CW Developer Network

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October 11, 2010  11:06 AM

What to expect from Qt Developer Days 2010

Adrian Bridgwater Adrian Bridgwater Profile: Adrian Bridgwater
Cross Platform, Developer, GUI, Qt

It’s hard work coming to Munich and bypassing the city centre, the bierkellers and the Gothic spires of the Marienplatz to head straight for an out of town ‘conference hotel’ where the Bavarian flavour is limited to the ‘Oompah-Band-Burger’ on room service. But such is life and such is Qt Developer Days 2010, which I am secretly pleased to attend as I have been at the last four year’s events and know the team to be straight talking developer-focused ‘Trolls’ as they like to call themselves.

The ‘Troll’ reference is a throwback to the days of Trolltech and the company’s initial iteration in its pre-Nokia acquisition form. Speaking to developer evangelists last night, it appears that Nokia has been mindful in terms of brand and culture awareness with Qt and allowed the company to retain much of its original identity and approach to cross-platform application framework development – situated as it is in its Oslo headquarters.

So what to expect from the week ahead?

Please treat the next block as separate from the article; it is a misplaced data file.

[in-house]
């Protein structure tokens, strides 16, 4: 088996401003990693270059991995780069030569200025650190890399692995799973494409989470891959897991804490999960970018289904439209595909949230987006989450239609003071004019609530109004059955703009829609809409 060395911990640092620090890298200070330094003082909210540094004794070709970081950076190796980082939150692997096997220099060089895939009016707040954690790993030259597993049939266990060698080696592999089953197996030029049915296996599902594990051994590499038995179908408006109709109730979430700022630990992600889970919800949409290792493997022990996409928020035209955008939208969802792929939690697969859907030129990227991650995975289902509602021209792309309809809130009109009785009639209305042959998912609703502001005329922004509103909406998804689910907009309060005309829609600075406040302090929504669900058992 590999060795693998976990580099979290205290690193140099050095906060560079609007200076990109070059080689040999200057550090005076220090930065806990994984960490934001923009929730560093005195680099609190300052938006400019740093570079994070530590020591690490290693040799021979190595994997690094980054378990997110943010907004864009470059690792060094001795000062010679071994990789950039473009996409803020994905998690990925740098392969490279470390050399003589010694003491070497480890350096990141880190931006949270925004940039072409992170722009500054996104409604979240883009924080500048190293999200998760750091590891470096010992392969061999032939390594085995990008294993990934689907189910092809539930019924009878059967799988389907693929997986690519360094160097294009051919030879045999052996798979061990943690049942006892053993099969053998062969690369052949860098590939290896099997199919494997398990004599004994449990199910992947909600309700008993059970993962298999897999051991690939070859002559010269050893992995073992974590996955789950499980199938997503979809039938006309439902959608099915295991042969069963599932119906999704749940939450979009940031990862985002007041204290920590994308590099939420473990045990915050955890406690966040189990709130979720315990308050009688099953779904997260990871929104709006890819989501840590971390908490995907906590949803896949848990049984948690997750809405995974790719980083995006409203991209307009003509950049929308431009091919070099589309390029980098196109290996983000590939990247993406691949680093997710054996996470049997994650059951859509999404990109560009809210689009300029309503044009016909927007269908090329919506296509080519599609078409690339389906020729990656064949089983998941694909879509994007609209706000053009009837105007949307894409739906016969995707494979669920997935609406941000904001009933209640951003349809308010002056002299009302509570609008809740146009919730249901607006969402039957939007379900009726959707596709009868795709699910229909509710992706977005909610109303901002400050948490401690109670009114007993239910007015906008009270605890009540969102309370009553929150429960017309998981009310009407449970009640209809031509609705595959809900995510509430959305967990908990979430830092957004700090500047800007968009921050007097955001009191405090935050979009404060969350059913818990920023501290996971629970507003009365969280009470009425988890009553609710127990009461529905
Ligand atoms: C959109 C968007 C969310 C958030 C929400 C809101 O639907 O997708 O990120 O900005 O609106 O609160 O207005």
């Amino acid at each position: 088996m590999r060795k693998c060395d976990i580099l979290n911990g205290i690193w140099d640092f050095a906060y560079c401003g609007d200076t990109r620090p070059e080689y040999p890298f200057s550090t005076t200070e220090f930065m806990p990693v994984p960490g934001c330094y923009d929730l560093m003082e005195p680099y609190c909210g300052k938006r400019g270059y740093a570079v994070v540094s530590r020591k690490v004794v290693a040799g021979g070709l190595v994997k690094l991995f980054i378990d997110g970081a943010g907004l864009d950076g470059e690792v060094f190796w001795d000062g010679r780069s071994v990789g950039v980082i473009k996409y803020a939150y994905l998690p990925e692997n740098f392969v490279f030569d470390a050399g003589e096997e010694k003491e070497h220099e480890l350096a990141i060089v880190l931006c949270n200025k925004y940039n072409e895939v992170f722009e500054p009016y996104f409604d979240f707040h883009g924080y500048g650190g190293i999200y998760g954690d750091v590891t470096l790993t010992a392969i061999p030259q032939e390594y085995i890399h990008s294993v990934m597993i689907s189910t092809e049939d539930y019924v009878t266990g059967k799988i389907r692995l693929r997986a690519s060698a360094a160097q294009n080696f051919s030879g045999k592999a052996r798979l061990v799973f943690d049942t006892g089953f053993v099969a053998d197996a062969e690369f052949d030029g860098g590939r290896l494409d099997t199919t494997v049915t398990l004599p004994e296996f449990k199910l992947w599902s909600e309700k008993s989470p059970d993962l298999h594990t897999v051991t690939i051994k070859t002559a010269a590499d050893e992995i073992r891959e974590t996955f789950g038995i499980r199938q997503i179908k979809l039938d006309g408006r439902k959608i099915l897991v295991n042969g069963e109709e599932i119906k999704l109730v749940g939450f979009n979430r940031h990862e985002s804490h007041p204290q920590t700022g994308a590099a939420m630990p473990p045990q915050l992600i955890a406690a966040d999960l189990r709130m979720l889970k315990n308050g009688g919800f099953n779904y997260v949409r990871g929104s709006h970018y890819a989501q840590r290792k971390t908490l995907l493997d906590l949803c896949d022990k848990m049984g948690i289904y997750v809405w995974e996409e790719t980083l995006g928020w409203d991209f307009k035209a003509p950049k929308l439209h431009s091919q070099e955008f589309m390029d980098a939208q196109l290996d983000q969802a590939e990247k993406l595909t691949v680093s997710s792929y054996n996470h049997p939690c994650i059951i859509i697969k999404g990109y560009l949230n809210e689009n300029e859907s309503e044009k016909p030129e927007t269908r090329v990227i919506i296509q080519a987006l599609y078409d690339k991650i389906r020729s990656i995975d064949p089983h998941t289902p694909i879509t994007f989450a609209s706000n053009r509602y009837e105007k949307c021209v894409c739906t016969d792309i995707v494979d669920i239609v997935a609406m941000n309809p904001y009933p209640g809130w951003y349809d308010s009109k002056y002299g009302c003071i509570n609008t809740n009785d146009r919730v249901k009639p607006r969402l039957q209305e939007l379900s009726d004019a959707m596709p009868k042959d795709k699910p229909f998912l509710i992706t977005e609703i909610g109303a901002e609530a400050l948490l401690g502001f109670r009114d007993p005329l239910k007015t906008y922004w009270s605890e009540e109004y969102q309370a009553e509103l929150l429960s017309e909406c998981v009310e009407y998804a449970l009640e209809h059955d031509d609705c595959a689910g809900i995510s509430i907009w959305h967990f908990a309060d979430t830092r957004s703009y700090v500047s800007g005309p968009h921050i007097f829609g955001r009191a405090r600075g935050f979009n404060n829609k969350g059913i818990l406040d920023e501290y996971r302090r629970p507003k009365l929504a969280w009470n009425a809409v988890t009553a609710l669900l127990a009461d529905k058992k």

Crowd 2small.jpg

Photo credit: David James Stone

Well, it’s a refreshing start this morning. Rather than kicking off with a corporate keynote, we’re straight into a training day to match the newly announced Nokia Qt ‘Specialist’ certification. There are 50 technical tracks, almost all of which are being presented by Qt’s own developers making up a total of 62 hours of training. Qt hosts up video sessions from last year’s event as well as the new training content that it creates throughout the year and this last twelve months has seen 35,000 hours of e-learning clocked up.

Speaker Line Up:

Up on the podium this week once again is Sebastian Nyström, VP of application service frameworks for Nokia, Qt Development Frameworks – and he’ll be joined by Qt director of R&D Lars Knoll who between them will ‘tag team’ the roadmap ahead for the next year to eighteen months.